Young children (under 10 years) tend to be fairly physically active. Often it’s more difficult to get them to sit still for 5 minutes! They usually prefer shorter activities that take the form of play or a game. This is a great time for children to experiment with lots of different sports and physical activities. When they get older they may be less willing to try new things. The key is to make physical activities fun.
Top 5 tips:
- Young children usually respond very positively to praise, so it’s really important for parents/carers to give them encouragement
- Provide opportunities for your children to be active as often as you can. For example, by visiting parks, beaches, leisure centres etc.
- Do something active as a family at least once a week. Weekends are usually the best time to get out and about as a family. Try going on a family walk or bike-ride or playing Frisbee, football or French cricket in the garden, or at a park or beach.
- Set a good example! If you regularly take part in sporting activities then your child will grow up understanding that physical activity is a normal, fun part of life. This helps to create a positive attitude towards being active.
- Help your child to keep an ‘Activity Log’ (provided in their booklet). This will help you to see if they are achieving the level of activity recommended by their cardiologist. It can also be a fun way of motivating your child to be more active!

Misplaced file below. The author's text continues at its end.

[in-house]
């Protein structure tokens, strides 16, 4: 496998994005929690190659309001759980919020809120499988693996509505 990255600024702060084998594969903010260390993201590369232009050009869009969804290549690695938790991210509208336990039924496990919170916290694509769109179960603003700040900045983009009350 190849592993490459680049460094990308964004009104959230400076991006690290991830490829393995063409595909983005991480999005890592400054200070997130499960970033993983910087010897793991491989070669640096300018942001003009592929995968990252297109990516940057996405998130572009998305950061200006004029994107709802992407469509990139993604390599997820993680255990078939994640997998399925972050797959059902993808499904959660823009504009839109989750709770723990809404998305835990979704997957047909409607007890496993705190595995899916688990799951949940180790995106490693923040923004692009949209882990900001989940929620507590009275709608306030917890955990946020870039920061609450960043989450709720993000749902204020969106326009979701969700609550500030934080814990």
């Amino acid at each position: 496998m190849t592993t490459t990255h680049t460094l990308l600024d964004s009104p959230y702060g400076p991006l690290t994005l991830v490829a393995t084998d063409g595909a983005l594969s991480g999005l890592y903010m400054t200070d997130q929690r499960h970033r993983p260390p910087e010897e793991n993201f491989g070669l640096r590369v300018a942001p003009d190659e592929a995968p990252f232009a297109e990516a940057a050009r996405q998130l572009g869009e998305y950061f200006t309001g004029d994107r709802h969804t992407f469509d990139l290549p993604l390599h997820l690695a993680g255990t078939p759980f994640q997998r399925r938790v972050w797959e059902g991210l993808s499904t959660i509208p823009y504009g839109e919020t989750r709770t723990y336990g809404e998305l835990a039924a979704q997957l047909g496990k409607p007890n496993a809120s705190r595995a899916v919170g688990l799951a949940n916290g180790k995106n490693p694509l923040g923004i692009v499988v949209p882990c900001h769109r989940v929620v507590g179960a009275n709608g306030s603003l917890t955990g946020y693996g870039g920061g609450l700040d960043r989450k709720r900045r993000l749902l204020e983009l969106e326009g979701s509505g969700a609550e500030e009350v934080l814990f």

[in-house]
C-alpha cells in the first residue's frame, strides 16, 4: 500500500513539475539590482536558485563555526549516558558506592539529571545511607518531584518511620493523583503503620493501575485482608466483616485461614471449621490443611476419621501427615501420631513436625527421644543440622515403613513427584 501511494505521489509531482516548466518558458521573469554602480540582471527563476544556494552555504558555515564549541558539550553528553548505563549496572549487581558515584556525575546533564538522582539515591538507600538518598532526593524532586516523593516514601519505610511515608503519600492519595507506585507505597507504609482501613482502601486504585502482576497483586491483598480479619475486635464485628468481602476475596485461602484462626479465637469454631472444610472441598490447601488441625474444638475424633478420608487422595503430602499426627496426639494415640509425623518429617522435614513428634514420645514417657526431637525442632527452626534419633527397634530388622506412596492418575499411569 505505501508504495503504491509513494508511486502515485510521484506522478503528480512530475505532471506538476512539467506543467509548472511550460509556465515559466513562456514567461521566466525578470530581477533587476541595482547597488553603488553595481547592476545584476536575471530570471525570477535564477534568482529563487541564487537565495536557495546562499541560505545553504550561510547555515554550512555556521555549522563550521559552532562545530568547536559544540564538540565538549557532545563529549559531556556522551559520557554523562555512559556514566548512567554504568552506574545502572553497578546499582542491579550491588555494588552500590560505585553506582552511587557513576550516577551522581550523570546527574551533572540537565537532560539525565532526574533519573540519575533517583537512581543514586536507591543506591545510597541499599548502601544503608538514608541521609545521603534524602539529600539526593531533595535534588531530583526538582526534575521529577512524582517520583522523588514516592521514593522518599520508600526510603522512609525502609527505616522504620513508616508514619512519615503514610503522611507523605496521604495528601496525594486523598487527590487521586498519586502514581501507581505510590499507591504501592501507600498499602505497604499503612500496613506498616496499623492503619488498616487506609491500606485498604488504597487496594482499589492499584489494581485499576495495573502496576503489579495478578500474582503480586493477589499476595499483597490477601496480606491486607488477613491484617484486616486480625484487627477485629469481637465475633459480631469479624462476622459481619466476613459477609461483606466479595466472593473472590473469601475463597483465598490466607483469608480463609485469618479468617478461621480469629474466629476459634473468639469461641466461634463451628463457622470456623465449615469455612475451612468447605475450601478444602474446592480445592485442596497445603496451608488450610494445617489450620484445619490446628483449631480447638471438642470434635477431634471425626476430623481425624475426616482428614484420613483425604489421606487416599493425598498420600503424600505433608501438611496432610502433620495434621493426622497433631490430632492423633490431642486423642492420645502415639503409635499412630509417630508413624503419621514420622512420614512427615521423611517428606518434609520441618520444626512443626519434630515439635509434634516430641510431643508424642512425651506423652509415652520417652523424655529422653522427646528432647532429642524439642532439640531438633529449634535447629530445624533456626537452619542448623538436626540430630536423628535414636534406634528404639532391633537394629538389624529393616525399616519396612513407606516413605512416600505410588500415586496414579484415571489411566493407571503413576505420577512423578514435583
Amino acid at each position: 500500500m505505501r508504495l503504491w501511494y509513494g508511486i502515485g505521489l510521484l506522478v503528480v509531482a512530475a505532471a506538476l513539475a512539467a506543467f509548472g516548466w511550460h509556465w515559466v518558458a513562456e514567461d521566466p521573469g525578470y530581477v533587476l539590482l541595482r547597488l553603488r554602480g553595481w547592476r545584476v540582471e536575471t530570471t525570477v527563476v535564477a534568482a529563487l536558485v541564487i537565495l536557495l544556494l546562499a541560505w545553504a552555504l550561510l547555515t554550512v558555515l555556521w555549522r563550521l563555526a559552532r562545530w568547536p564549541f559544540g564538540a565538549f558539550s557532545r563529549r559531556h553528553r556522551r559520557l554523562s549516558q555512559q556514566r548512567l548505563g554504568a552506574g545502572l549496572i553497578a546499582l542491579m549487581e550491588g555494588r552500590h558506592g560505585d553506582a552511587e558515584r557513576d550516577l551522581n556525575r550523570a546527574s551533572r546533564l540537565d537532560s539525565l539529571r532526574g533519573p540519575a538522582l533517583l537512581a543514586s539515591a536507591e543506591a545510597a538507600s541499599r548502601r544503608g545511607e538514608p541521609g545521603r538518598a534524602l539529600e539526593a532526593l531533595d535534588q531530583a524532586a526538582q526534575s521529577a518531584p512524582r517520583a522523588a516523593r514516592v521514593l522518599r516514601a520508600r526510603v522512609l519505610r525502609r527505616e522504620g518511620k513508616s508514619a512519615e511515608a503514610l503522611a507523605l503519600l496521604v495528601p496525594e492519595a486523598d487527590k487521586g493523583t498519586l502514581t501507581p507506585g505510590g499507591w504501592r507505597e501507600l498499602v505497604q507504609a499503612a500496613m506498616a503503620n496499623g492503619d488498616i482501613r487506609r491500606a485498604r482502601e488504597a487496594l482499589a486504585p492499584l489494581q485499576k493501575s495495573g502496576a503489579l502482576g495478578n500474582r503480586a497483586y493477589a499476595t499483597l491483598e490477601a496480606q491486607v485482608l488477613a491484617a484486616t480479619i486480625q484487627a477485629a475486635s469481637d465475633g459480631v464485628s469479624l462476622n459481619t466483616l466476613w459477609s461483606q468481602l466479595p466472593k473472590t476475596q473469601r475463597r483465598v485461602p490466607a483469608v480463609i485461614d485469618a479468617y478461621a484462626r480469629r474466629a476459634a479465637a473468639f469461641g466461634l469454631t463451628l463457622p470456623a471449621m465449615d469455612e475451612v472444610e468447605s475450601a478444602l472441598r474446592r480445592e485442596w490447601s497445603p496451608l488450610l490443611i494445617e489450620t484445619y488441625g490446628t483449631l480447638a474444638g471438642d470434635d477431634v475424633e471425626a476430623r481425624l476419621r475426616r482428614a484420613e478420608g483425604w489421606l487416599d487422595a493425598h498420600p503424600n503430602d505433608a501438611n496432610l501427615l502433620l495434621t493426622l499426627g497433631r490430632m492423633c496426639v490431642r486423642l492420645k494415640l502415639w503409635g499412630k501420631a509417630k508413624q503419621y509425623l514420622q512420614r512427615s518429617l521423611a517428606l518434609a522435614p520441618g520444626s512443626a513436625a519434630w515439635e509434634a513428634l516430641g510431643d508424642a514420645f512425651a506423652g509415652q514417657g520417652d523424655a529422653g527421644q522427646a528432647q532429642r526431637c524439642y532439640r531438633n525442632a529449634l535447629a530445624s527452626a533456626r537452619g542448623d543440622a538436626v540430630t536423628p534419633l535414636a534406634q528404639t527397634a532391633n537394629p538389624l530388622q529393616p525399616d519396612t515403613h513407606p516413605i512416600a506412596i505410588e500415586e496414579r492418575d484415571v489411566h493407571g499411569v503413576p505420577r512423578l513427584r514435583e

Many studies have shown that most young people do less and less physical activity as they go through the teenage years. However, this is a time in our lives when physical activity is particularly important for our long-term health.
Top 5 tips:
- Help them to find activities that they really enjoy
- Encourage them to join after-school/weekend clubs. Most young people are more likely to participate in activities if it involves socialising with friends.
- When discussing physical activity participation with their cardiologist and cardiac specialist nurses ensure that your child is involved. It’s important that they get the opportunity to ask questions and to begin to become more involved in their health care.
- Avoid nagging them. This may have unwanted results, making them think of physical activity as something to be avoided
- Remember to give them praise and encouragement. Teenagers may not always show that they appreciate this, but almost everyone responds positively to encouragement.
It is very important that schools are fully informed about a pupil’s heart condition. The school will have a policy in place that sets out how it provides for children with long-term medical conditions.
For most pupils with a heart condition it is usually appropriate for the school to develop an individual ‘Health Care Plan’. This is the school’s responsibility, but the parents/carers will usually play a key role in the process.
A Health Care Plan is a form which sets out:
- the details of a pupil’s medical condition
- how medication will be managed/administered (if relevant)
- daily care requirements
- what to do in the event of a medical emergency
- contact details of the family and the clinic/hospital
The development of a Health Care Plan may require input from:
- the parents or carers
- the child (if appropriate)
- healthcare professionals (cardiologist/cardiac liaison nurse/cardiac nurse specialist, GP)
- the School Medical Officer and other medical centre staff
- school staff with pastoral responsibility (tutor/head of year/ DMS child protection)